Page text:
Almonds and cream indeed! Not according to the Exodus account of Israel’s trek through the desert (Exodus 16:11-16). Yet the psalmist called manna “the grain of heaven…bread of angels” (Psalm 78:24,25). Far from being a wayside snack to keep Israel fueled on her journey to Canaan, the whole purpose of the journey was to bring the people to the manna! (Deuteronomy 8:2-3). So the great forty-year wilderness trek was one long lesson in practical trust….
Apparently God reckoned it was worth every minute of those forty years to wean Israel (she was the representative human family) off the deadly fantasy of life “by bread alone.” [SN: Cue online coronavirus sermon.] He initiates the crisis. With the goodies of Egypt far behind them, and the relative security and prosperity of Canaan a long way ahead of them, he takes Israel into the laboratory of the wilderness. There, away from the shops, the stock market, and the cinemas; away from theoretical classroom religion, life focuses down to a terrible simplicity: can God be trusted with our lives? Is the Lord among us or not! (Exodus 17:7).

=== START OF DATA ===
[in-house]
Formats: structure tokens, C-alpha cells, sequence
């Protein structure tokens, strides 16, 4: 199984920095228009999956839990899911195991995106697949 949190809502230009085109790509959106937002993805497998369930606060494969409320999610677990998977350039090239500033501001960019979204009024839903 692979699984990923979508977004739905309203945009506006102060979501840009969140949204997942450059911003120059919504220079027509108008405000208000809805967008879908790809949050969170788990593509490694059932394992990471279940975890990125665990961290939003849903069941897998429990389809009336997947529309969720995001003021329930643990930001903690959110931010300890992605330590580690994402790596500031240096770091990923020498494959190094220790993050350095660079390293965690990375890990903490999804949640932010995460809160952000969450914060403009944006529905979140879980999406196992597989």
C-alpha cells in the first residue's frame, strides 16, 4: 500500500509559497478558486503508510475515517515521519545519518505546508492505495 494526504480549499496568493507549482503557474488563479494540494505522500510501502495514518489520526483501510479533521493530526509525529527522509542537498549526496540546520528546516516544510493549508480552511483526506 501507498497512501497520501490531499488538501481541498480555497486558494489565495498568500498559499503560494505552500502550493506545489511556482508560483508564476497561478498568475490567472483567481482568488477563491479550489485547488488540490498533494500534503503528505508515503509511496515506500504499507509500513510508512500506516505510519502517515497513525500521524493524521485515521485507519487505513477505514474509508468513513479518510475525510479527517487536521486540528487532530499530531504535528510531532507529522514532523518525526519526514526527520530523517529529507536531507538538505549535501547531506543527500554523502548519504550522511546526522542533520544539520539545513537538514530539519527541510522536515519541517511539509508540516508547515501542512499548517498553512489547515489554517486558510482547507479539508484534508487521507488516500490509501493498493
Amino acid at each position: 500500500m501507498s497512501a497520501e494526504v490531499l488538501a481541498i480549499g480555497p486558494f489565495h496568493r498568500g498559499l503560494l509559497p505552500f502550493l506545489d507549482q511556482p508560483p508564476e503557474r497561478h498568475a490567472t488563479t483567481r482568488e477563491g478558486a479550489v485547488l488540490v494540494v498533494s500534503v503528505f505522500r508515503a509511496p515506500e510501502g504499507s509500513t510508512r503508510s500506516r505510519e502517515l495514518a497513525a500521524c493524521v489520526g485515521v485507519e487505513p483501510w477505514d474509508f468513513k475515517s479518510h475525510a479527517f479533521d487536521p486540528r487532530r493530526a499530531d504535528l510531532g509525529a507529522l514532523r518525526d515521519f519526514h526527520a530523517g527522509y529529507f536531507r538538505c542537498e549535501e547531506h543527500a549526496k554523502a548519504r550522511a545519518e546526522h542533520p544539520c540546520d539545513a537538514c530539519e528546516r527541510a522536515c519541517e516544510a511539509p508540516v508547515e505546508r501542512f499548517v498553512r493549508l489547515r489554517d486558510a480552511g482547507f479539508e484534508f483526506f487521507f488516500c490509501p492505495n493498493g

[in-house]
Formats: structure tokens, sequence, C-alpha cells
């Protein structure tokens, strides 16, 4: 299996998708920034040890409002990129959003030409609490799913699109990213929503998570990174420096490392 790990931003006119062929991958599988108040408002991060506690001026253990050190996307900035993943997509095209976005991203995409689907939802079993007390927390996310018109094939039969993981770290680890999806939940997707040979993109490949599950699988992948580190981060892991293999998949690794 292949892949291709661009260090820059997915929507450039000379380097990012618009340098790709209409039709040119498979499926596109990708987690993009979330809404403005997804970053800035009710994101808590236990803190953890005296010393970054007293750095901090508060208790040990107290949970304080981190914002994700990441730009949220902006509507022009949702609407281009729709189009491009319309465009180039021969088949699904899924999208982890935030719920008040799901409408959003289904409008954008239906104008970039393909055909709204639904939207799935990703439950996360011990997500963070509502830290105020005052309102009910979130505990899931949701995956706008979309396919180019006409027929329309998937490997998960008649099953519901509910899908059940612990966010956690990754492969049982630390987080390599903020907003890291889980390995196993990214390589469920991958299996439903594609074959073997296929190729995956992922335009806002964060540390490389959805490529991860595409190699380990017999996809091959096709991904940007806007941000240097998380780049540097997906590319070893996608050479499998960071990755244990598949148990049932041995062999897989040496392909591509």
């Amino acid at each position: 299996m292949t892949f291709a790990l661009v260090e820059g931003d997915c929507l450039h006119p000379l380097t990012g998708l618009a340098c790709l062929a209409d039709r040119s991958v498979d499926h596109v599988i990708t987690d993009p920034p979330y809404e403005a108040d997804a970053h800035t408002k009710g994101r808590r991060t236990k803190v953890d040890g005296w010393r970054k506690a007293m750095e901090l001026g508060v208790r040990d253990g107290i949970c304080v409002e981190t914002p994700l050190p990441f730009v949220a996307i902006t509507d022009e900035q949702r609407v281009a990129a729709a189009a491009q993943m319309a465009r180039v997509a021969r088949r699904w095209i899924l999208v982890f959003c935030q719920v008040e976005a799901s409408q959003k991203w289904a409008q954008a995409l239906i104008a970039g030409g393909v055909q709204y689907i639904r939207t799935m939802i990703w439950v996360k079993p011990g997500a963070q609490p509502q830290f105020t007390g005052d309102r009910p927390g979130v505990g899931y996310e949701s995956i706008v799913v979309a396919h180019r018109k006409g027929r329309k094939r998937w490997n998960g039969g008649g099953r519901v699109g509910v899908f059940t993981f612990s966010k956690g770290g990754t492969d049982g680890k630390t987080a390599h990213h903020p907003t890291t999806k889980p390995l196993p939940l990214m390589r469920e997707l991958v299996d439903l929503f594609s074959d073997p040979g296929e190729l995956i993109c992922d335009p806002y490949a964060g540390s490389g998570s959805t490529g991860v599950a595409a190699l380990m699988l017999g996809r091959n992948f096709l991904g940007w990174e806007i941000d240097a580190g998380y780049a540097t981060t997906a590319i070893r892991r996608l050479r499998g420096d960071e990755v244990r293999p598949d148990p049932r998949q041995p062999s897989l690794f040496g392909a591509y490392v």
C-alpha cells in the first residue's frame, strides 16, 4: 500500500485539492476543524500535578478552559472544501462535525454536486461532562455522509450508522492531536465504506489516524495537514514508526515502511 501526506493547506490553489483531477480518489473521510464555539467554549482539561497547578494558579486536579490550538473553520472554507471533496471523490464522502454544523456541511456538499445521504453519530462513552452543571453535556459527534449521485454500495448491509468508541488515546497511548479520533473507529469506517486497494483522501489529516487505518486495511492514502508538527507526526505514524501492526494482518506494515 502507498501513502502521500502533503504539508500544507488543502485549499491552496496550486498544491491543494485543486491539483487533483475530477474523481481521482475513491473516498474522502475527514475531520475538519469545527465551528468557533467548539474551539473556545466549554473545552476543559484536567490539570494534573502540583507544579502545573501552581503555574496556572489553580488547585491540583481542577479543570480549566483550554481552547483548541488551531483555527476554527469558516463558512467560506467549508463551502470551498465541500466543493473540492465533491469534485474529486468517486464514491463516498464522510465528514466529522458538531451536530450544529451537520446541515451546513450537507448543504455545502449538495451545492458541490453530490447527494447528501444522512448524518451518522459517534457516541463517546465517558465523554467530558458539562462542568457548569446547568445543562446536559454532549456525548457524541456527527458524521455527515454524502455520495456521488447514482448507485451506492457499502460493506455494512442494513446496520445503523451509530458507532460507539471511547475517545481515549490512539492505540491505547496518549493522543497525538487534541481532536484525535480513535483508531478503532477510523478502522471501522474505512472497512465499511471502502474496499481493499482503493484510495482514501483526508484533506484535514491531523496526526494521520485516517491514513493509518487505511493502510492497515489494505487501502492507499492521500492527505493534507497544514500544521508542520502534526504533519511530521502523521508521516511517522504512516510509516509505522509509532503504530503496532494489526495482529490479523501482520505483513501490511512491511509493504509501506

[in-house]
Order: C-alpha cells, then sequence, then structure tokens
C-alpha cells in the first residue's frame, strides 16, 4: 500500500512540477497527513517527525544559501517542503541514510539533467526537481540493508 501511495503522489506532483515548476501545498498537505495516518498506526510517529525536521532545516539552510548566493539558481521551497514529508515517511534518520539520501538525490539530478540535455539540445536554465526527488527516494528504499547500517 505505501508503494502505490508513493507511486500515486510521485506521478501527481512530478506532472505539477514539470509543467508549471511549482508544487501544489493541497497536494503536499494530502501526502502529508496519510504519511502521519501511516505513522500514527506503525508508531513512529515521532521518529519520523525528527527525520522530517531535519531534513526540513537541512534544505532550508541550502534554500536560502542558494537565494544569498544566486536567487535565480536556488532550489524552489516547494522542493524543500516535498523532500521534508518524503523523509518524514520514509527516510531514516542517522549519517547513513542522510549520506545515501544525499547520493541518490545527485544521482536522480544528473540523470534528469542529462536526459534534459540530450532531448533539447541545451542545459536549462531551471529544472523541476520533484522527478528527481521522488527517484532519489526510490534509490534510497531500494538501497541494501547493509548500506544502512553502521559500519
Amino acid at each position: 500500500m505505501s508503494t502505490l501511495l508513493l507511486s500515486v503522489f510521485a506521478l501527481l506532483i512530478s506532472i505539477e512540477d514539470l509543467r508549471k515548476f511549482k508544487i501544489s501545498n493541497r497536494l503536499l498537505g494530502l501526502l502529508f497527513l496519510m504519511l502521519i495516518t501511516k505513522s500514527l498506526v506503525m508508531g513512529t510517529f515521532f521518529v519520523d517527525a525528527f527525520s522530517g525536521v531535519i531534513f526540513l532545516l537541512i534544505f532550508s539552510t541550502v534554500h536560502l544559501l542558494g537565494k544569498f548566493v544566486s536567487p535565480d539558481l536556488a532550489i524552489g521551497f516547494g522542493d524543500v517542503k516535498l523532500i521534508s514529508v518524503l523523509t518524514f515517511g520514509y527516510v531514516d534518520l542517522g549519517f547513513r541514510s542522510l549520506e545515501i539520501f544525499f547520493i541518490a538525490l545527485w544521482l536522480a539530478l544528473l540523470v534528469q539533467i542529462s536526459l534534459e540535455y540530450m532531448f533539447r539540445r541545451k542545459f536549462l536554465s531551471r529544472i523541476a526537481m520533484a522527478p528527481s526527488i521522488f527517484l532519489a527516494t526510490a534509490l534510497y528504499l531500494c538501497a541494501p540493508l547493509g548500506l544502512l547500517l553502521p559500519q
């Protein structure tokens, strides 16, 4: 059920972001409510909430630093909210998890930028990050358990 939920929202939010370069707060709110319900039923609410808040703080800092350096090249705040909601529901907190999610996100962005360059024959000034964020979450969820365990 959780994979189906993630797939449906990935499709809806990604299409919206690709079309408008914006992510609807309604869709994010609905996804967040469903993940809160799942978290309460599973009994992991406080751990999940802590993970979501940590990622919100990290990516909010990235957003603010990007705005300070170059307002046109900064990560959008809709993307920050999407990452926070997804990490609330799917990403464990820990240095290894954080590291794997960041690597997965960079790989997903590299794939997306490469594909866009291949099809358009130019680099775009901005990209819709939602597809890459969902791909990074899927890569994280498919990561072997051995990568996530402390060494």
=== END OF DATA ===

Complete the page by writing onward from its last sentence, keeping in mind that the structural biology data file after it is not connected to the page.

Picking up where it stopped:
Manna is the strange food of God encountered by people on the move in response to his word. It is, says George Herbert, not manna-on-the-ground, under those tamarisk bushes at Sinai, but “Exalted Manna,” for it is the life, grace and power of our risen and ascended Lord Jesus Christ.
Prayer is a Bedouin who traverses the wilderness in obedience to God’s word, looking to Christ, our exalted manna, for sustenance. Prayer is our response to those moments of crisis, the danger that we might live by bread alone and the opportunity to choose to live instead by God’s word. By prayer we open up the crisis to Christ’s power and love, in total honesty about our fears and confusions and all the “what ifs” raised by the crisis. By prayer the exalted manna passes into our bodies, hearts and minds and amazingly we find ourselves going joyfully with our Lord.
Curiously, Dennis Lennon does not examine carefully the second part of the verse – “gladness of the best” – which strikes me as strangely, if at all, connected to “exalted manna.”